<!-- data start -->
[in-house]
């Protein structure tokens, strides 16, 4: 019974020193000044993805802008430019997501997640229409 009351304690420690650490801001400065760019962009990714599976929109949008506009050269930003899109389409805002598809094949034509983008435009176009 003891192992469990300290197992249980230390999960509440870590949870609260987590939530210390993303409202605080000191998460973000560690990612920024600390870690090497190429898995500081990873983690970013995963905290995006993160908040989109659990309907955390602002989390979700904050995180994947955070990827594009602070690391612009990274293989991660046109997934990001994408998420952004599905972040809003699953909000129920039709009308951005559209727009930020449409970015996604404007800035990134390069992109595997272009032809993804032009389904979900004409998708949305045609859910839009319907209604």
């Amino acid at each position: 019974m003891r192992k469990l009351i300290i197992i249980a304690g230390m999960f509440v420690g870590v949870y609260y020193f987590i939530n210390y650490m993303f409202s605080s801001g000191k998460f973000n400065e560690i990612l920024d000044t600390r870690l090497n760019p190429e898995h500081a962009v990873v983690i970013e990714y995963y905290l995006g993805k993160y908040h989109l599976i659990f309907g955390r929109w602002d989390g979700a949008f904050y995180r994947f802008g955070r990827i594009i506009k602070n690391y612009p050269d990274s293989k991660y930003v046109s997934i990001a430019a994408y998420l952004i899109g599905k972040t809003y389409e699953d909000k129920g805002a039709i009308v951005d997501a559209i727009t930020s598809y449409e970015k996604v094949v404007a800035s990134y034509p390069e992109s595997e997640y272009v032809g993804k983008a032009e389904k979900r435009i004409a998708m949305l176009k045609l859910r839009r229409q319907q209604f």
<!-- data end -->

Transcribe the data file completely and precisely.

[in-house]
């Protein structure tokens, strides 16, 4: 019974020193000044993805802008430019997501997640229409 009351304690420690650490801001400065760019962009990714599976929109949008506009050269930003899109389409805002598809094949034509983008435009176009 003891192992469990300290197992249980230390999960509440870590949870609260987590939530210390993303409202605080000191998460973000560690990612920024600390870690090497190429898995500081990873983690970013995963905290995006993160908040989109659990309907955390602002989390979700904050995180994947955070990827594009602070690391612009990274293989991660046109997934990001994408998420952004599905972040809003699953909000129920039709009308951005559209727009930020449409970015996604404007800035990134390069992109595997272009032809993804032009389904979900004409998708949305045609859910839009319907209604």
């Amino acid at each position: 019974m003891r192992k469990l009351i300290i197992i249980a304690g230390m999960f509440v420690g870590v949870y609260y020193f987590i939530n210390y650490m993303f409202s605080s801001g000191k998460f973000n400065e560690i990612l920024d000044t600390r870690l090497n760019p190429e898995h500081a962009v990873v983690i970013e990714y995963y905290l995006g993805k993160y908040h989109l599976i659990f309907g955390r929109w602002d989390g979700a949008f904050y995180r994947f802008g955070r990827i594009i506009k602070n690391y612009p050269d990274s293989k991660y930003v046109s997934i990001a430019a994408y998420l952004i899109g599905k972040t809003y389409e699953d909000k129920g805002a039709i009308v951005d997501a559209i727009t930020s598809y449409e970015k996604v094949v404007a800035s990134y034509p390069e992109s595997e997640y272009v032809g993804k983008a032009e389904k979900r435009i004409a998708m949305l176009k045609l859910r839009r229409q319907q209604f």